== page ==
Checking your seatbelt

It would be remiss of me to let “the HSBC situation” go by without comment.  I may well return to it in future, as I know some of the people involved and will try to get some MLRO-relevant details from them, but for now I wanted to use “the situation” to illustrate the dangers of reliance.  Reliance, just to recap, is the use by one member of the regulated sector of the due diligence checks done by another such member – so, a bank relying on DD done by a solicitor, or an estate agents on those done by a bank (or indeed within the same profession – bank on bank).  I am frequently asked about the extent to which this is (a) permissible, and (b) wise – and, as you can imagine, the answer is rarely straightforward.  I think part of the difficulty comes from the schizoid nature of the regulated beast: compliance people are by nature more cautious, and would prefer to do their own checks just to be certain, but they come under pressure from the more gung-ho sales staff who want speed and accommodation.  (I simplify terrifically, of course, but the basic split is there.)

The nub of the reliance dilemma is expressed perfectly in paragraph 5.6.4 of the UK’s JMLSG Guidance Notes for the UK Financial Sector Part I: “The ML Regulations expressly permit a firm to rely on another person to apply any or all of the CDD measures, provided that the other person is listed in Regulation 17(2) [i.e. is also covered by the Regs or equivalent], and that consent to being relied on has been given.  The relying firm, however, retains responsibility for any failure to comply with a requirement of the Regulations, as this responsibility cannot be delegated.”  My favourite analogy for reliance (and indeed for the outsourcing of any part of the AML requirements) is this.  It is akin to relying on someone else to do up your seatbelt for you: if there is an accident and it turns out that they haven’t done it up properly, it will be you catapulting through the windscreen while they stand on the kerb.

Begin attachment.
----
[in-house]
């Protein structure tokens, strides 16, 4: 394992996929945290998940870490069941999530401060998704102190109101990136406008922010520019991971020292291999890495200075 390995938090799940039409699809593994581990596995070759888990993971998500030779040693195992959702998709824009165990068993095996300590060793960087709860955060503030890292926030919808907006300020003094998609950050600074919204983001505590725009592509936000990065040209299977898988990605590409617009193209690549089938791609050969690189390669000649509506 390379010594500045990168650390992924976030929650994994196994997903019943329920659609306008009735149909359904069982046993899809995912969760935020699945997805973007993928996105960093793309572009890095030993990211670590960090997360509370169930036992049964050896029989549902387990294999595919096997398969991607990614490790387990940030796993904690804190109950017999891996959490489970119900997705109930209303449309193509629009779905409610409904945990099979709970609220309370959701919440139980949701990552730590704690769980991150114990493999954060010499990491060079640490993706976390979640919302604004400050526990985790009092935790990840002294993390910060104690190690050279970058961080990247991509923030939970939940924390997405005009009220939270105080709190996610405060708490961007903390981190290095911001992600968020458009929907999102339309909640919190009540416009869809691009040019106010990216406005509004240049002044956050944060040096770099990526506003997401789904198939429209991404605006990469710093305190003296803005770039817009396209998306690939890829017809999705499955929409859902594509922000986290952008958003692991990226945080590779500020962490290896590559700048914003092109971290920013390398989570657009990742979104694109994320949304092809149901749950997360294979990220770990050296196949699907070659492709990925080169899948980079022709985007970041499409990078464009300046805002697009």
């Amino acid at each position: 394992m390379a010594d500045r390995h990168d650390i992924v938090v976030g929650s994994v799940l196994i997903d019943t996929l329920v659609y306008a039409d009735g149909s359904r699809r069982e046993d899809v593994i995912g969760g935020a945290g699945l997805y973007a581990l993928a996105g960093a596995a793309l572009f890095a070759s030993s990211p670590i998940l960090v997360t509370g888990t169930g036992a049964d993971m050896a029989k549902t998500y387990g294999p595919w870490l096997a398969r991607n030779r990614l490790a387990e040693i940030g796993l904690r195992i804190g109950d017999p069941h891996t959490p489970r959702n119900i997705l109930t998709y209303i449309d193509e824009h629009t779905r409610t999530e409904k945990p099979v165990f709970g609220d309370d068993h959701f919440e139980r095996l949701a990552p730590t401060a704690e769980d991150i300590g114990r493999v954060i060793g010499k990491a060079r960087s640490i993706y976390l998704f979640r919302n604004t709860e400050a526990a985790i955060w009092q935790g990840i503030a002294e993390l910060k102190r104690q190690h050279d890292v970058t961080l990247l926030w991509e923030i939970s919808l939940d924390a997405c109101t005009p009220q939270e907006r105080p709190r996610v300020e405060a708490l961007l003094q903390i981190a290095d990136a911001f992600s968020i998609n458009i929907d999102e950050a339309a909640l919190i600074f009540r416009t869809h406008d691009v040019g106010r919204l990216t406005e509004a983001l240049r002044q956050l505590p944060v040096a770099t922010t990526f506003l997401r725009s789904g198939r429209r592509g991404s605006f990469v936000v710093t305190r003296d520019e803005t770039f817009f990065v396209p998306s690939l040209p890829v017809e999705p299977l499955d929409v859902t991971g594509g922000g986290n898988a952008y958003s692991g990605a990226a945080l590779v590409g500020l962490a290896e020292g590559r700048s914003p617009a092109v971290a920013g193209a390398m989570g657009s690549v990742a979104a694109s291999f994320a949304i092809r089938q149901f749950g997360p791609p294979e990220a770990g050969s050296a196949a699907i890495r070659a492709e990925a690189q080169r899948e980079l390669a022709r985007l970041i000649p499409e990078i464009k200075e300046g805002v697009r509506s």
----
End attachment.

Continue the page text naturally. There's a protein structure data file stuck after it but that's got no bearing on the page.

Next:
So what has this to do with “the HSBC situation”?  Well, at a recent training session I was asked why we can’t just rely on CDD checks done by “reputable banks” – particularly the largest ones, with presumably the biggest compliance departments and the most generous budgets to do the deepest and best checks?  If they’re happy with a client and his source of funds, surely we can be too?  Hmmmm…..

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4 Responses to Checking your seatbelt

  1. Lauren says:

    You raise some interesting points here. Thank you for sharing!

  2. Robert James Long says:

    There was a training video I was shown once of a suspect in custody in a US police station. Two officers walk out of the interview room, the suspect takes out a handgun and shoots himself. It transpires the officers had not searched the suspect because he was handed over to them by two officers who in turn hadn’t searched the suspect because he was detained at the scene originally by another officer (who did not conduct a search because he was handing the suspect over to officers). Obviously in a ideal world each set of officers should have conducted their own search and a life might have been saved.

    I imagine compliance can be the same. To a certain extent its very easy to say everyone should do their own checks regardless, but their is also the danger of poisoning relationships (If I am seen to be redoing work that one of my partner agencies has done, they may see it as diligent, or as a bit of a insult) and time can be factor.

    I await to see what else falls out of the HSBC revelations. In addition to their follies in the US, they are gaining a bit of a reputation as perhaps not being as careful as they might be.

  3. Dear Robert

    This is an excellent – and graphic – example of reliance from another industry, so thank you. I think this story would work well in AML training, as it is so easy to imagine.

    And the point you raise about poisoning relationships is a good one: it could be taken as a lack of trust, or a snarky comment about someone’s work, if you want to “do over” their checks. But of course, what is at stake is so dangerous…

    Best wishes from Susan

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